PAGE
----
I know most people make New Year’s Resolutions this time of year. I don’t, mostly because I don’t like failing at things. There was that time I promised myself I would do yoga 3 times a week - failed. Or the time I decided that once a week, I would write a hand-written letter to a friend and mail it to them - failed. So instead of New Year’s Resolutions, I participate in life betterment.
Last year, I decided to start paying more attention to my body. Sometimes that means that I take shorter, more frequent breaks at work (a minimum of hourly if possible). Sometimes it means that instead of painting my nails while I watch Jessica Jones, I stretch. And sometimes, I’ll just notice myself slouching and sit up straighter. It’s not too strict. It’s not too hard. It’s just easy enough for me to accomplish, and then I usually feel better when I do.
This year, I’ve decided to start purchasing only sustainably harvested seaweed. Why would I want to start buying and eating only sustainably harvested seaweed? Well, I did some research, and this is what I learned.
1. It’s better for the environment
Sustainable seaweed farming is similar to biodynamic farming. Instead of feeding the soil with crop rotation and composting, sustainable seaweed farmers are helping to clean the oceans. Seaweed cleans the water by removing nutrients that can lead to algae blooms.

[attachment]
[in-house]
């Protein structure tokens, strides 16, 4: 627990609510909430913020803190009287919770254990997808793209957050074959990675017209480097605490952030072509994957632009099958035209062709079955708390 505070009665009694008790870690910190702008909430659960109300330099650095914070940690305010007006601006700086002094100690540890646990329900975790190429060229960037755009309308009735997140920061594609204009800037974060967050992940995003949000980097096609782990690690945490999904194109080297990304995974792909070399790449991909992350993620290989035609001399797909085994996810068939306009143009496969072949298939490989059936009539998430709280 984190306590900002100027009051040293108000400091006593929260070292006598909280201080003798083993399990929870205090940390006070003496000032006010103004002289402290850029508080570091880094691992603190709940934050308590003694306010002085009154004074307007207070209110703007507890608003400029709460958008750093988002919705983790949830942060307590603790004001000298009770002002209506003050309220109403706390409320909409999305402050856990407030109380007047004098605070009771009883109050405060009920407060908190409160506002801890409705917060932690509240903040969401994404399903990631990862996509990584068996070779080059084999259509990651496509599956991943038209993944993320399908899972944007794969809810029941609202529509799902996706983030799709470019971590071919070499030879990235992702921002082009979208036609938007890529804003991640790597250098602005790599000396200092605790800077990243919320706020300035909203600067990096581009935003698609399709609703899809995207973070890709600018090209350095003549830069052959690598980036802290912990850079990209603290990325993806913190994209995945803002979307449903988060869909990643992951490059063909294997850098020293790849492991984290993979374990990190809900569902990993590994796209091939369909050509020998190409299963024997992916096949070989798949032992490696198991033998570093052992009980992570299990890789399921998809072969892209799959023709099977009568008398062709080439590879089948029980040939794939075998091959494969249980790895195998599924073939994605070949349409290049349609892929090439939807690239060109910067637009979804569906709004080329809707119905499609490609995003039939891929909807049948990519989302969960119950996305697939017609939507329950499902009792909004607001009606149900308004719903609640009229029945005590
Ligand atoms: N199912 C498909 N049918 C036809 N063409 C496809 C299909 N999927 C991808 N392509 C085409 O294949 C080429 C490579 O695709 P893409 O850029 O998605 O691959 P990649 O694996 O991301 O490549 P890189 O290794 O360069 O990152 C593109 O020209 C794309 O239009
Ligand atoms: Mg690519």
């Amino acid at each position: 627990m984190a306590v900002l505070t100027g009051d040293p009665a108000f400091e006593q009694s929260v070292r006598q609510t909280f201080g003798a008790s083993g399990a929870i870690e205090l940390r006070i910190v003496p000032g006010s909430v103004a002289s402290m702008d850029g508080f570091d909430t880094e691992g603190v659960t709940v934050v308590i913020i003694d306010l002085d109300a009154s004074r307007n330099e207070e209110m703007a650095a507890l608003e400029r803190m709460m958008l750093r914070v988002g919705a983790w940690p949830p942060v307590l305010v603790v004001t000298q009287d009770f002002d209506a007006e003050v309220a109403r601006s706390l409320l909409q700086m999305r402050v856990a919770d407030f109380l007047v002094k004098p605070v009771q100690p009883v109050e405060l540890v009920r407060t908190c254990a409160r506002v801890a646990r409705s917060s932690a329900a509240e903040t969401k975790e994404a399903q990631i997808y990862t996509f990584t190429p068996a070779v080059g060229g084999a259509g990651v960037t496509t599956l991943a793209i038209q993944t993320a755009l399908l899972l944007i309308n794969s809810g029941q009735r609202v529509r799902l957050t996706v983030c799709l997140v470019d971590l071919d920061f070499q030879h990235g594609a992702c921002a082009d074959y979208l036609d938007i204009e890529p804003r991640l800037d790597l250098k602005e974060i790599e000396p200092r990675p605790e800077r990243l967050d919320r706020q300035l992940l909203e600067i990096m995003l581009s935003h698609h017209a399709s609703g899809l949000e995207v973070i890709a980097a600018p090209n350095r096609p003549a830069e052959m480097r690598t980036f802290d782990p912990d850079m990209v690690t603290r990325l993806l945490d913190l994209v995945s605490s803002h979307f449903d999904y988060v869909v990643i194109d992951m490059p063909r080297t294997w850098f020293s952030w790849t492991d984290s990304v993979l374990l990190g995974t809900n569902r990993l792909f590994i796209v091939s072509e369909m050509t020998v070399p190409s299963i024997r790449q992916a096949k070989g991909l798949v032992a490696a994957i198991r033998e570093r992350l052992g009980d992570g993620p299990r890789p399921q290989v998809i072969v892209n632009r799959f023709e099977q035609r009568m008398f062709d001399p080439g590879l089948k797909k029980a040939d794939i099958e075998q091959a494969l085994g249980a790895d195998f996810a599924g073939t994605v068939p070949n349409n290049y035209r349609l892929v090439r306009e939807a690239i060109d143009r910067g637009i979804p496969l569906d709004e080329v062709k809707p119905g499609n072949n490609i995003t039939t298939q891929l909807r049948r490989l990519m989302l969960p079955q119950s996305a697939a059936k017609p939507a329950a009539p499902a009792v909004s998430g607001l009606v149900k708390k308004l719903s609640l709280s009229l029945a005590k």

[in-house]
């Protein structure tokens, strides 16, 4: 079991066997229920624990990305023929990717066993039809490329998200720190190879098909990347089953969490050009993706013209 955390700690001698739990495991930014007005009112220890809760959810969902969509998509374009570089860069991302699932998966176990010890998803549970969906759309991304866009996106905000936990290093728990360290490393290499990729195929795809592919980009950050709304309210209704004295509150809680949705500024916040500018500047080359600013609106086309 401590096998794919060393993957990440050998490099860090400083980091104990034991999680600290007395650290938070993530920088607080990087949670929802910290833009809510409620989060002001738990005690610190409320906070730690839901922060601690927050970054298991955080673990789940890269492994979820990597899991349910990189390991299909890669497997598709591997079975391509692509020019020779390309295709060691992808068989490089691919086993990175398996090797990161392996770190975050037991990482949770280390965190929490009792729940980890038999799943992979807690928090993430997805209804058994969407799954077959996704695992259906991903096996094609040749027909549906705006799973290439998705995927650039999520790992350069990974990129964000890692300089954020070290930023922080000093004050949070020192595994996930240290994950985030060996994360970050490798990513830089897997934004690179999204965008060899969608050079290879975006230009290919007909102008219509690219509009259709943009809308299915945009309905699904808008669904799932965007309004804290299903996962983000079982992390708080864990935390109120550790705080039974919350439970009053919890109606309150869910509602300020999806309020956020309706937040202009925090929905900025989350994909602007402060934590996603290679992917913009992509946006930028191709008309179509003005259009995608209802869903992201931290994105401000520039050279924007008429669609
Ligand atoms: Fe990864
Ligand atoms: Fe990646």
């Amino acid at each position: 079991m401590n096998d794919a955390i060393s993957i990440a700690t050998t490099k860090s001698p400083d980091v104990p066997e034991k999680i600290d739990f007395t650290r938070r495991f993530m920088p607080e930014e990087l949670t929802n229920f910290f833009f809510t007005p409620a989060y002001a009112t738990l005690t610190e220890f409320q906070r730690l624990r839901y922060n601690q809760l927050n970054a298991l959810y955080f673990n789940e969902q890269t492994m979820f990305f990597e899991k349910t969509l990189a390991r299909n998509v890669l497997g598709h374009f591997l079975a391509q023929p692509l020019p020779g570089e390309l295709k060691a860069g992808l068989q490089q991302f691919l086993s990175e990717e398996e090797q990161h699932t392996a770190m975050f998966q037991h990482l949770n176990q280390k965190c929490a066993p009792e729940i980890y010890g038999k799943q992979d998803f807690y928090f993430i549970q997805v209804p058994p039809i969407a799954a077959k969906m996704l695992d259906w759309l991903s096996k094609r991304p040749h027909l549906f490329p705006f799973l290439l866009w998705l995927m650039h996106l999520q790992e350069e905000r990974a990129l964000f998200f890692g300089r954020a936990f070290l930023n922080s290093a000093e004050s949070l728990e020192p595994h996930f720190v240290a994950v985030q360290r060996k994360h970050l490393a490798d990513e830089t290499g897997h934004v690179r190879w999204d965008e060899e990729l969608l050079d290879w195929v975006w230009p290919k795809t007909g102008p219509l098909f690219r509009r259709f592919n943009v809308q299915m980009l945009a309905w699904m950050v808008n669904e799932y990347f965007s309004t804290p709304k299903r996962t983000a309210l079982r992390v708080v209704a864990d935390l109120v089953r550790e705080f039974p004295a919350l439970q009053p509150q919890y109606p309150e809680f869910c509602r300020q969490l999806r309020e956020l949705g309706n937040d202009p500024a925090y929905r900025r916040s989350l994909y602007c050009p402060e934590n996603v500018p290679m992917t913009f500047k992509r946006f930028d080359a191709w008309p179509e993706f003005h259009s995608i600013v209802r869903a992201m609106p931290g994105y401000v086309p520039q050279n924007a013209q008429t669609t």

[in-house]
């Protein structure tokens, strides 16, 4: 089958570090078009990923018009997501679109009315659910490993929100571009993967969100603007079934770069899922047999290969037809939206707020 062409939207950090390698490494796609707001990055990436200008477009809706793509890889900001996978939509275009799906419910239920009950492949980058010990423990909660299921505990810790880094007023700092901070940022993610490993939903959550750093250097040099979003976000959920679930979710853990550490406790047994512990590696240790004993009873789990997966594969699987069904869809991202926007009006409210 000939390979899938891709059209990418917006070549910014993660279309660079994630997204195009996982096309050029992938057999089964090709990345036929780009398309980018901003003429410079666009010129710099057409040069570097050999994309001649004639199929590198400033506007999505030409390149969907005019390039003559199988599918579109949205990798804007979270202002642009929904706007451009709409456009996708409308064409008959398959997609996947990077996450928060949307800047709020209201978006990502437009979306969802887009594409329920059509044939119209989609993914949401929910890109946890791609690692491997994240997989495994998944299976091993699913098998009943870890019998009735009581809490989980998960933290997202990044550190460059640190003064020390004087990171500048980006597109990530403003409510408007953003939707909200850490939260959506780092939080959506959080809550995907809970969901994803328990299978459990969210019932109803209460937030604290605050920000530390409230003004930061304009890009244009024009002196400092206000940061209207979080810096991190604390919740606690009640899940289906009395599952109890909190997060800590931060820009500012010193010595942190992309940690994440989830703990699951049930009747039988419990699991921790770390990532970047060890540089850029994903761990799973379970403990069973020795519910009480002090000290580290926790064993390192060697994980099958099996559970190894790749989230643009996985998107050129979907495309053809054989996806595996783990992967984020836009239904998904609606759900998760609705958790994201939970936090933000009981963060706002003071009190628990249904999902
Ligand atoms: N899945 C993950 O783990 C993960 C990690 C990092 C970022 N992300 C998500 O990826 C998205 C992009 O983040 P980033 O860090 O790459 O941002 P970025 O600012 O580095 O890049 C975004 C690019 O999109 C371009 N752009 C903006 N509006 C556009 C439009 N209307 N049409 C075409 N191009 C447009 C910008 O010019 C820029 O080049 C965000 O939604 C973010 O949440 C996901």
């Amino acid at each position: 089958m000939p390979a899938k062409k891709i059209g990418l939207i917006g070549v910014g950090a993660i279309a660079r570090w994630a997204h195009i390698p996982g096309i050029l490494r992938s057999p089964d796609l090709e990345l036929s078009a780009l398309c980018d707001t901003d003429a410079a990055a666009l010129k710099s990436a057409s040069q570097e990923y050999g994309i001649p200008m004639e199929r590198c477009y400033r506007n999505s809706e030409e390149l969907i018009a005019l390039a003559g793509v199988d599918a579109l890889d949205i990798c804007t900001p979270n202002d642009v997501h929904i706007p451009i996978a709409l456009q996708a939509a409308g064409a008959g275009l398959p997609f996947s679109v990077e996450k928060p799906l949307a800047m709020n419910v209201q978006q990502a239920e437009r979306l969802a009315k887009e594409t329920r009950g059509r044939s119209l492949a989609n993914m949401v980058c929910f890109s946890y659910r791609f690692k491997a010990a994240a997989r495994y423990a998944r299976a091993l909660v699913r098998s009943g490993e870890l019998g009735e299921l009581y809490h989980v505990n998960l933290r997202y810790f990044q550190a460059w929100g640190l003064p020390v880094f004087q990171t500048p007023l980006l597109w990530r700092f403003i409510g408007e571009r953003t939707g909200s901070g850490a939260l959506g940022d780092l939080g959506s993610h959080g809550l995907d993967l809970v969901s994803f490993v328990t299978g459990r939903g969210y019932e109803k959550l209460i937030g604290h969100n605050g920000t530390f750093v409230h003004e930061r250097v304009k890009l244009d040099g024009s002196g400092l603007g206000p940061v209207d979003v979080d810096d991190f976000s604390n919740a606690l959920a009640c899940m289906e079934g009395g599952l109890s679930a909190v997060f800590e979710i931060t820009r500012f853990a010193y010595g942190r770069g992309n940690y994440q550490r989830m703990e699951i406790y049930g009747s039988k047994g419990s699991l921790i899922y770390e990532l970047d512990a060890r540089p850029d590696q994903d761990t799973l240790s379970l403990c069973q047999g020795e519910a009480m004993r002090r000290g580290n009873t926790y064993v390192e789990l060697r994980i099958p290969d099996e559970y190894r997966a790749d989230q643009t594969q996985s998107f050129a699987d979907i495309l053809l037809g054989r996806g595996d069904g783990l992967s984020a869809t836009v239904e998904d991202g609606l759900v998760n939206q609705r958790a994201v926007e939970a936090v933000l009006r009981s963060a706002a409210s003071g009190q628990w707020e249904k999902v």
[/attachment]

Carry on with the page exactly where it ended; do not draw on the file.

2. It can support local seaweed farming
Sadly, much of the world’s seaweed is foraged, not farmed. The problem with foraging is that eventually, the world will run out of seaweed, just as it ran out of Quaggas and Caribbean Monk Seals (thanks asshole hunters/murderers).
If we want to keep seaweed off the extinct-plants list (that’s totally a thing riiiiight?), we should be supporting local seaweed farmers who harvest it sustainably. And buying local reduces the carbon footprint associated with shipping it from Asia.
3. It reduces the killing of fish
Seaweed farming often reduces some of the fishing in coastal regions by providing former fisherman an alternative way to earn an income.
4. It gives people (including women) jobs
In some countries, seaweed farming has given women the chance to work for a paycheck for their very first time.
5. Seaweed is super good for you
Not only is seaweed packed with nutrients that are sometimes difficult to find in other plants (B-12, iodine, iron, folate, vitamin K, and the list goes on and on), some varieties of seaweed have unique antioxidants, proteins, polyphenols, and polysaccharides. For instance, hijiki was discovered to contain a rare antioxidant called Fucoxanthin. Fucoxanthin is most widely known for its ability to burn fat in the body (without stimulating the brain), but it’s also being studied by many doctors relating to its effects against cancer.
If you live in California like I do, you can purchase Rising Tide and/or Strong Arm seaweed. However, if you live closer to another coast, I would search for a sustainable seaweed farm closer to you. Local is better. I’m also told that you can buy Moon and Tide seaweed in the northeast (based in Maine).
And once you have your seaweed, and you want to use it to make something cute, check out my spam musubi recipe.